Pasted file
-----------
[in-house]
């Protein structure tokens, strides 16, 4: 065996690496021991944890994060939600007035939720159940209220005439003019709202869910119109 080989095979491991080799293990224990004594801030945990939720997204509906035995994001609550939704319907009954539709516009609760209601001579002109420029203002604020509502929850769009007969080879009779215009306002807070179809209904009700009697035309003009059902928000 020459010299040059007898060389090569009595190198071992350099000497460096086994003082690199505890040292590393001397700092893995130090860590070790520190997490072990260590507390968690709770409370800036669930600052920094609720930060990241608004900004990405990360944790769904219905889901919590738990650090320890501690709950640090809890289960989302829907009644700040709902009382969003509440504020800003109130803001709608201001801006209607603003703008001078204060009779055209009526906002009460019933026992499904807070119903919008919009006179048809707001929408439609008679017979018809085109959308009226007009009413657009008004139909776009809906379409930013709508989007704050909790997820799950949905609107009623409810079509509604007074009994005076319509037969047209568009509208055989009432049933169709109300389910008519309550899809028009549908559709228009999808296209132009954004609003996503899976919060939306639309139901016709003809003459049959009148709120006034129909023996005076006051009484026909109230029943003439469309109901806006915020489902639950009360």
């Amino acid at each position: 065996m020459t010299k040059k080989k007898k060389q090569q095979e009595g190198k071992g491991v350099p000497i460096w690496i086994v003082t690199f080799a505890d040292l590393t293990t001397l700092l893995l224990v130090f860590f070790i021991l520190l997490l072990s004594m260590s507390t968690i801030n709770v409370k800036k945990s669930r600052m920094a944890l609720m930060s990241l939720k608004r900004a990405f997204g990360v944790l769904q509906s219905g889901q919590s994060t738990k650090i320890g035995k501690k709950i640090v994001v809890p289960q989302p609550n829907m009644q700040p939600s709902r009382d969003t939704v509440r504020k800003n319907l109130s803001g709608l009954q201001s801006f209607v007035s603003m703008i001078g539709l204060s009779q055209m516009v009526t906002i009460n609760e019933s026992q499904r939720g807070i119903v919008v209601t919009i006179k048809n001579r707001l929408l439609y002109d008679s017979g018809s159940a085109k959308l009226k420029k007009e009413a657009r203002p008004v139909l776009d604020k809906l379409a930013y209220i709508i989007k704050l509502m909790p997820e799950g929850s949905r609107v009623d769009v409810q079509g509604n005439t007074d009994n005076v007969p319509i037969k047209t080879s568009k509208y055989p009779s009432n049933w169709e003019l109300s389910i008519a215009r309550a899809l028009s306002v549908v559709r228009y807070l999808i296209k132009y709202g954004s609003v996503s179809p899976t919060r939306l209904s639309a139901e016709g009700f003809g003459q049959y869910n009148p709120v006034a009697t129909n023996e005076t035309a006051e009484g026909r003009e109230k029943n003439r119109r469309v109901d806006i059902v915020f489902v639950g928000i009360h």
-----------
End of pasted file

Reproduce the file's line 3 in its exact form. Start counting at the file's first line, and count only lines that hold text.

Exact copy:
């Amino acid at each position: 065996m020459t010299k040059k080989k007898k060389q090569q095979e009595g190198k071992g491991v350099p000497i460096w690496i086994v003082t690199f080799a505890d040292l590393t293990t001397l700092l893995l224990v130090f860590f070790i021991l520190l997490l072990s004594m260590s507390t968690i801030n709770v409370k800036k945990s669930r600052m920094a944890l609720m930060s990241l939720k608004r900004a990405f997204g990360v944790l769904q509906s219905g889901q919590s994060t738990k650090i320890g035995k501690k709950i640090v994001v809890p289960q989302p609550n829907m009644q700040p939600s709902r009382d969003t939704v509440r504020k800003n319907l109130s803001g709608l009954q201001s801006f209607v007035s603003m703008i001078g539709l204060s009779q055209m516009v009526t906002i009460n609760e019933s026992q499904r939720g807070i119903v919008v209601t919009i006179k048809n001579r707001l929408l439609y002109d008679s017979g018809s159940a085109k959308l009226k420029k007009e009413a657009r203002p008004v139909l776009d604020k809906l379409a930013y209220i709508i989007k704050l509502m909790p997820e799950g929850s949905r609107v009623d769009v409810q079509g509604n005439t007074d009994n005076v007969p319509i037969k047209t080879s568009k509208y055989p009779s009432n049933w169709e003019l109300s389910i008519a215009r309550a899809l028009s306002v549908v559709r228009y807070l999808i296209k132009y709202g954004s609003v996503s179809p899976t919060r939306l209904s639309a139901e016709g009700f003809g003459q049959y869910n009148p709120v006034a009697t129909n023996e005076t035309a006051e009484g026909r003009e109230k029943n003439r119109r469309v109901d806006i059902v915020f489902v639950g928000i009360h």